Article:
Tomato pomace increases vitamin concentrations in milk

Maria Villagrasa & Fernando Diaz

Tomato (Solanum lycopersicum) is the second largest vegetable crop in the world. The amount of waste it generates worldwide is estimated at 50,000 tons/year, and its disposal causes a negative impact on the environment. Tomato pomace is an industry co-product that, depending on the type of processing and the source of the raw tomatoes, includes variable proportions of skins, seeds and a small amount of pulp, representing about 4% of the original whole tomato weight.

Pomace contain valuable nutritional compounds, which include on a DM basis 59.0% fiber, 19.3% protein, 25.7% sugars, 7.6% pectin, 5.9% fat, 3.9% minerals and antioxidants (mainly lycopene).

Some trace elements and vitamins are part of the antioxidant defense system of the animal, and in the case of cows, a deficiency of any of these nutrients can depress their immunity around calving. Cows experience immunosuppression particularly during the first weeks of lactation, and as a result are highly susceptible to infectious diseases, especially mastitis and metabolic disorders.

Previous studies have shown that these antioxidant compounds, even at low or moderate concentrations in the dairy cow diet, have positive effects on production and health; they can reduce feed costs, and add value to dairy products (in terms of improving their quality and sustainability). In addition, their use can contribute to the reduction of environmental problems caused by their accumulation.

Recent research (H. Tuoxunjiang et al., 2020) assessed the effects of the partial replacement of corn silage with tomato pomace silage on feed intake, digestibility, milk production and composition, antioxidant status, and immune response in dairy cows.

Fifty pregnant Holstein cows were randomly assigned to two groups:

  1. Control: total mixed ration (TMR) with corn silage;
  2. Treatment: TMR in which 10% corn silage was replaced with tomato pomace silage (both DM basis).

The cows began to receive the diets during the dry period and the experiment continued until 14 days post calving.

The composition (DM basis) of pomace silage compared with corn silage was organic matter 91.1 vs. 93.3%; protein 16.5 vs. 8.46%; fat 12.2 vs. 3.87%, NDF 50.4 vs. 52.2%; ADF 43.2 vs. 41.1%, and starch 2.87 vs. 34.1%.

The concentration of vitamins A, E and C was significantly higher with tomato silage

Feed intake increased significantly in cows fed tomato silage (18.1 vs. 17.8 kg DM/d), which can be explained in part by the high palatability of the tomato pomace. Dry matter digestibility in the treatment group was also significantly higher.

There were no significant differences in daily milk production between both groups (24.5 kg/day). There were no differences in milk composition however, the concentrations of vitamins A, E and C were significantly higher in the treatment than in the control group (vitamin A: 2.0 vs. 0.8 IU/kg; vitamin E: 39.0 vs. 16.8 mg/kg; vitamin C: 17.5 vs. 6.7 mg/100 g). This is consistent with other experiments in which it was observed that increasing the concentration of vitamin A in the diet can lead to an increase in vitamin A in milk.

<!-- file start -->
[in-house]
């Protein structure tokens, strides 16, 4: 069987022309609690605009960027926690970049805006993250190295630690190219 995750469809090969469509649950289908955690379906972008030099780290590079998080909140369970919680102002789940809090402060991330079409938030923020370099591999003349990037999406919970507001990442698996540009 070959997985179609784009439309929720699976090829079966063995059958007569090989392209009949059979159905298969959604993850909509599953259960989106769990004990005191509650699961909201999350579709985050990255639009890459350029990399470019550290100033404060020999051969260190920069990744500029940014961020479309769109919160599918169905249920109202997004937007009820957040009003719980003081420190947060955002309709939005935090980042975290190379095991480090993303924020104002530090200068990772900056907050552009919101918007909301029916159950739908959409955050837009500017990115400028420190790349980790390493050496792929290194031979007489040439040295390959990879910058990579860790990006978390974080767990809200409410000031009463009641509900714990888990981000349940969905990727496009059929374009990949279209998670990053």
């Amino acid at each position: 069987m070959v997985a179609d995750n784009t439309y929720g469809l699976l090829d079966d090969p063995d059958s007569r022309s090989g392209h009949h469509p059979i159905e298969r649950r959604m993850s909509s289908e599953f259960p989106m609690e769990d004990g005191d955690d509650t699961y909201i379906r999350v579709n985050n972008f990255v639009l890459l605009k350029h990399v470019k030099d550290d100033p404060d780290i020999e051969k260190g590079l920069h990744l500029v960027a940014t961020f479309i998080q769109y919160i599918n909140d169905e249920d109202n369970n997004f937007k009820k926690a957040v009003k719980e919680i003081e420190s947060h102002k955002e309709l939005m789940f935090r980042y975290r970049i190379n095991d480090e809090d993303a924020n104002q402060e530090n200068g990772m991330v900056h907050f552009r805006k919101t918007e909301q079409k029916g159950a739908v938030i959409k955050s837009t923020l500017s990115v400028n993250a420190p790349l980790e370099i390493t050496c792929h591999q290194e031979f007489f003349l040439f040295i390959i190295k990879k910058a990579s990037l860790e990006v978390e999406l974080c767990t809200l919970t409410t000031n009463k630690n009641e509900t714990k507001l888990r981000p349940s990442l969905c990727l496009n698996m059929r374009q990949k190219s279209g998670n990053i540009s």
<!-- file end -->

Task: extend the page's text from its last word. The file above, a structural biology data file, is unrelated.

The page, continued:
Moreover, tomato silage supplementation was found to partially alleviate the detrimental effects of the oxidative activity on dairy cows in transition. Considerable amounts of antioxidant compounds including lycopene, vitamins C, E, A and carotene have been found in tomato byproducts.

In addition, different studies have shown that concentrations of certain serum markers of oxidative stress in animals were reduced if the diet was rich in lycopene, and vitamins C and E. Intake of tomato-derived products can thus be a strategy to maintain adequate vitamin concentrations and benefit from their antioxidant properties.

Concentrations of IgA, IgM and IgG increased significantly in the treatment group at calving. This could be explained by the fact that vitamin A and E concentrations were higher when cows were fed tomato byproducts both pre- and post-calving compared to those that did not receive them. While the peripartum, the diet of the control animals covered the basic requirements of vitamin A and E, in the experimental group the corresponding values were higher during the dry and early lactation periods.

In summary, supplementing the cow’s diet with 10% tomato pomace improved DM intake and digestibility during peripartum. This can also fortify the content of vitamins A, E and C in milk, improve antioxidant status and immune response during calving, and reduce the prevalence of mastitis post-calving.

Reference

H. Tuoxunjiang, A. Yimamu, X.Q. Li, R. Maimaiti and Y.L. Wang. Effect of ensiled tomato pomace on performance and antioxidant status in the peripartum dairy cow. Journal of Animal and Feed Sciences, 29, 2020, 105–114.

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